The story begins a couple days after the protagonist, Bomani Freeman, funeral,  pushing readers through the novel as we attempt to understand the chain of events that lead to the main character’s death. 

Throughout the novel Bomani calls own his mentor, Mzee, a man he meant while incarcerated. Bomani recalls their conversations while playing chess, cards and doing other activities in the prison. Wise words from Mzee ring in Bomani’s mind throughout the text, guiding his steps and re-enforcing his decisions. These last words from his friend before his release help Bomani choose the path of civil rights activism over the temptation of the GBK 

“If you don’t have grand love for the people, you will be enticed with golden temptations to sell-out. This tactic is as old as greed and oceans of blood attests to this fact…The source of our love is rooted in our people, and we have an obligation to return that love through commitment and hard work (86)”

Our purpose is to work for the empowerment of our people, many of us think that we may be doing that when we defend our gangs in the street, Bomani teaches us that the gang wars are only a distraction. We saw how the brotherhood between gangsters fades with the lack of funds to support it, when Bomani refused to come back to the GBK Max Million was no different from any other  enemy and perhaps even worse because he was family. Along with his attempts to get back at Bomani, incidents of violence are frequent occurrences throughout the book, reminding us the violence becomes an everyday occurrence in the streets: gang violence, violence from the state, business owners and fellow community members shape the different phases of the area’s growth as Bomani educates the youth he mentors, fellow colleagues, and others he comes into contact with. His perspectives aren’t limited by Western ideology and his openness allows him to educate others whose minds are trapped in the Western culture’s way of thinking.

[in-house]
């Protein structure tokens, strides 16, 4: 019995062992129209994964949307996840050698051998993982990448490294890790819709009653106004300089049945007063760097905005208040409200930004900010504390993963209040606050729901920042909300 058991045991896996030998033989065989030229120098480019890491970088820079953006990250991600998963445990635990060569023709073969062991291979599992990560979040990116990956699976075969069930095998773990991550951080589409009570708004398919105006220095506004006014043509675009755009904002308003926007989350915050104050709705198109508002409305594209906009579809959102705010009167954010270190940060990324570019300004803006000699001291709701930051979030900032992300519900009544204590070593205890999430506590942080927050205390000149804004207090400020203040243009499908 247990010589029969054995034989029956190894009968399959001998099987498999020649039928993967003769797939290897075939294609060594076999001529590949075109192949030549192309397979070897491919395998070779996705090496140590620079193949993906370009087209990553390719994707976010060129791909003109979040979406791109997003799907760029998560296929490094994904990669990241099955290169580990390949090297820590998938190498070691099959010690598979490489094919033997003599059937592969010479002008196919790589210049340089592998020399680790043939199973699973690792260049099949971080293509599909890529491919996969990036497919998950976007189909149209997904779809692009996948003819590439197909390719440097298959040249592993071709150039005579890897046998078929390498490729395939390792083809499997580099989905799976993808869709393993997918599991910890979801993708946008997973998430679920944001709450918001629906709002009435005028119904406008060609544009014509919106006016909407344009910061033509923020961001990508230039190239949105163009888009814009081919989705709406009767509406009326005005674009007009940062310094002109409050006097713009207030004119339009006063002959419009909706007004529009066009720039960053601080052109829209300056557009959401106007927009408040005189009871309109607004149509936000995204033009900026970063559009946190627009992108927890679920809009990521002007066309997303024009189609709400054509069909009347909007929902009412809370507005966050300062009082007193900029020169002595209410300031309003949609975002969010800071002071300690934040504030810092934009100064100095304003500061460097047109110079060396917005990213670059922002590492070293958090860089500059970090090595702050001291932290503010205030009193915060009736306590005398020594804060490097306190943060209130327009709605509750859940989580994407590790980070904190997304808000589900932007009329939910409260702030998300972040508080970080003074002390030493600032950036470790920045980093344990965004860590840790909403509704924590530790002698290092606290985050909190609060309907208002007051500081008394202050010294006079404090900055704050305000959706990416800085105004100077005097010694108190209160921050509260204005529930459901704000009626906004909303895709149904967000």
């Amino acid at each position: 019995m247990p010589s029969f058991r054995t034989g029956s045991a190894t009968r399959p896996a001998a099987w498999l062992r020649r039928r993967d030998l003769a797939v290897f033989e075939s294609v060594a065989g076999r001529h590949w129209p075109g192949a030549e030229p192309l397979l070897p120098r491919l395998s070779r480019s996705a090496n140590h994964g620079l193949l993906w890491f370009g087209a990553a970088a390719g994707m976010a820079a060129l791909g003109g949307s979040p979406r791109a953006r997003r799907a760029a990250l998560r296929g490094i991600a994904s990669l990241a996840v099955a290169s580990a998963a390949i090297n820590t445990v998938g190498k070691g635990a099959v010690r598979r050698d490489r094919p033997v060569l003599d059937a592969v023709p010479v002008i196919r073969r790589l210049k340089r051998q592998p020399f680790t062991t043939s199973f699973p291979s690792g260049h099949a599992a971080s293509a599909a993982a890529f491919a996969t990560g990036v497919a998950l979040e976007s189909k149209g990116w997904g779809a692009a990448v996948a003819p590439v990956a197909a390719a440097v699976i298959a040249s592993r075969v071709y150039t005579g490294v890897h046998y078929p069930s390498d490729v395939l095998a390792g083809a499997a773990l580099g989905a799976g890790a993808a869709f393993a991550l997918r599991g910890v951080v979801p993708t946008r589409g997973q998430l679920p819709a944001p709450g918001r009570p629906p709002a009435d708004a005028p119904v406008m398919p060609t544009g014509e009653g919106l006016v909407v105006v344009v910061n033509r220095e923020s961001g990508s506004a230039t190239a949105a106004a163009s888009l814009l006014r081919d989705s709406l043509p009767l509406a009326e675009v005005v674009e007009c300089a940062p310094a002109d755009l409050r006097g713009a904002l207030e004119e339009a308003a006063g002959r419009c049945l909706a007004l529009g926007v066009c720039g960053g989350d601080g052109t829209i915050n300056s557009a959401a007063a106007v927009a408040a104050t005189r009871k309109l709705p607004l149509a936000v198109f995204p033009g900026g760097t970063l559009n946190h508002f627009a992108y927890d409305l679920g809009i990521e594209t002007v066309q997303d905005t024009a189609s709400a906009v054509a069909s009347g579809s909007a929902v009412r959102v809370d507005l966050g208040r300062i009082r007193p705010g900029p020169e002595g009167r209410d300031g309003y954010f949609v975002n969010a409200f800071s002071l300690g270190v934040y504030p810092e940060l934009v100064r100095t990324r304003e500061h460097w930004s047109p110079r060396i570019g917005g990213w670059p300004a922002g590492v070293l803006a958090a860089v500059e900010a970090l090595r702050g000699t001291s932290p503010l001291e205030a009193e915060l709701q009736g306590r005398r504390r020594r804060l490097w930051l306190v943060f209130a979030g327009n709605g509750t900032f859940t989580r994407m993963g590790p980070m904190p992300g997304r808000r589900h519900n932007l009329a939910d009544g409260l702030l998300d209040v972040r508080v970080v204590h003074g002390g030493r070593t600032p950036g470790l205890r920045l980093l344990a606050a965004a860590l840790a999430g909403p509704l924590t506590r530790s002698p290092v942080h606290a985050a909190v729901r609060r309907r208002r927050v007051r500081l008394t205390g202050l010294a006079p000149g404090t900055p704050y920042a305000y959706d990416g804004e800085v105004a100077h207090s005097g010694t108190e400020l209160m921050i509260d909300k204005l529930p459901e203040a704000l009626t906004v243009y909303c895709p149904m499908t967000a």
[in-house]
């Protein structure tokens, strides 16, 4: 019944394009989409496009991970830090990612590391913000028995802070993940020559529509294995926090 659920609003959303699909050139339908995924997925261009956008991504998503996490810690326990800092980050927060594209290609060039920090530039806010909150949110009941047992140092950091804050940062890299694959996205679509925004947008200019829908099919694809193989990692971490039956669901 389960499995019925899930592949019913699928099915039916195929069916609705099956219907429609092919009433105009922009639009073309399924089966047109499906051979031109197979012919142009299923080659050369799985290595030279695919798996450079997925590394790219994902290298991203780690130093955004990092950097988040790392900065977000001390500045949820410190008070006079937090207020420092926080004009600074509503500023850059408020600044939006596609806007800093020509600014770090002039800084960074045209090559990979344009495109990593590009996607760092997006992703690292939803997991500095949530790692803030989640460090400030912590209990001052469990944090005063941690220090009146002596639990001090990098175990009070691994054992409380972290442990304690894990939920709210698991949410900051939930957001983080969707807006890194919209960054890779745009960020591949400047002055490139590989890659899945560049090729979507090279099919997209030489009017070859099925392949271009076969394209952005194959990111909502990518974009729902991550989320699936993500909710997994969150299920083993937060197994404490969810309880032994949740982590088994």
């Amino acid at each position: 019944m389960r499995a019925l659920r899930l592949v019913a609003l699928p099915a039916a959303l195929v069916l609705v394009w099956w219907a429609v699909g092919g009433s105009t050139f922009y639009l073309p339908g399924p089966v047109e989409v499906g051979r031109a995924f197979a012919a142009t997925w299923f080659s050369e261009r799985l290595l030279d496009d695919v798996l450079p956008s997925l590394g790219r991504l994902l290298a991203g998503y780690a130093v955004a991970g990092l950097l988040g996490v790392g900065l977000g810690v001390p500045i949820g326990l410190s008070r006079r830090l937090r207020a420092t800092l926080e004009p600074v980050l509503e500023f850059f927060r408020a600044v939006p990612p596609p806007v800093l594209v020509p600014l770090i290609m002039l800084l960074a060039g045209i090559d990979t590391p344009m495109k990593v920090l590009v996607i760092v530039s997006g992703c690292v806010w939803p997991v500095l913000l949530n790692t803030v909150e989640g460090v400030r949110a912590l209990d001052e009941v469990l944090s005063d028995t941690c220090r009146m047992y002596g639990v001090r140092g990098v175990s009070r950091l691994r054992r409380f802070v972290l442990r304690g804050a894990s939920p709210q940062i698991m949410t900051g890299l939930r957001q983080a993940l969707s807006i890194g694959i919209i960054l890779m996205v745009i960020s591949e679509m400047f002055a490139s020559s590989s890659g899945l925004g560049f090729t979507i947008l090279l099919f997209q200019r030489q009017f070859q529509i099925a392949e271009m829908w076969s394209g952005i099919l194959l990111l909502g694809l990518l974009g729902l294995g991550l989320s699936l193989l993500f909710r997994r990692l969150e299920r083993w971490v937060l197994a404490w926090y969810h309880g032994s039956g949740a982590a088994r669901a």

Each serious incident of violence marks a turning point in the novel, from the death of a young black girl in a convince store, sending the community into an uproar that started protests led by Bomani, to from the death of Bomani’s own close love interest, which marks a turning point in his own ability to move forward in his activism. His use of descriptive words from African languages such as Yoruba and Kiswahili are a symbolic representation of the source of his inner strength, a love for his people and his culture, that continues to push him forward. 

“How you see yourself is a reflection of what you know…The question is who taught you what you know? We’ve been lied to on and on by the enemy of progress and upliftment.”

Find Mallah on twitter @MallahFitness and purchase his book on Amazon here

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About Amani Sawari

I am a University of Washington alum, Class of 2016. I graduated with my Bachelors Degree in two majors: Media and Communications AND Law, Economics and Public Policy. It’s a mouthful but it illustrates how I have a hard time doing only one ‘thing’. I am a writer, poet, singer, songwriter and much more. I enjoy sharing my experiences and perspectives with those who are interested and I am a proud member of the black diaspora!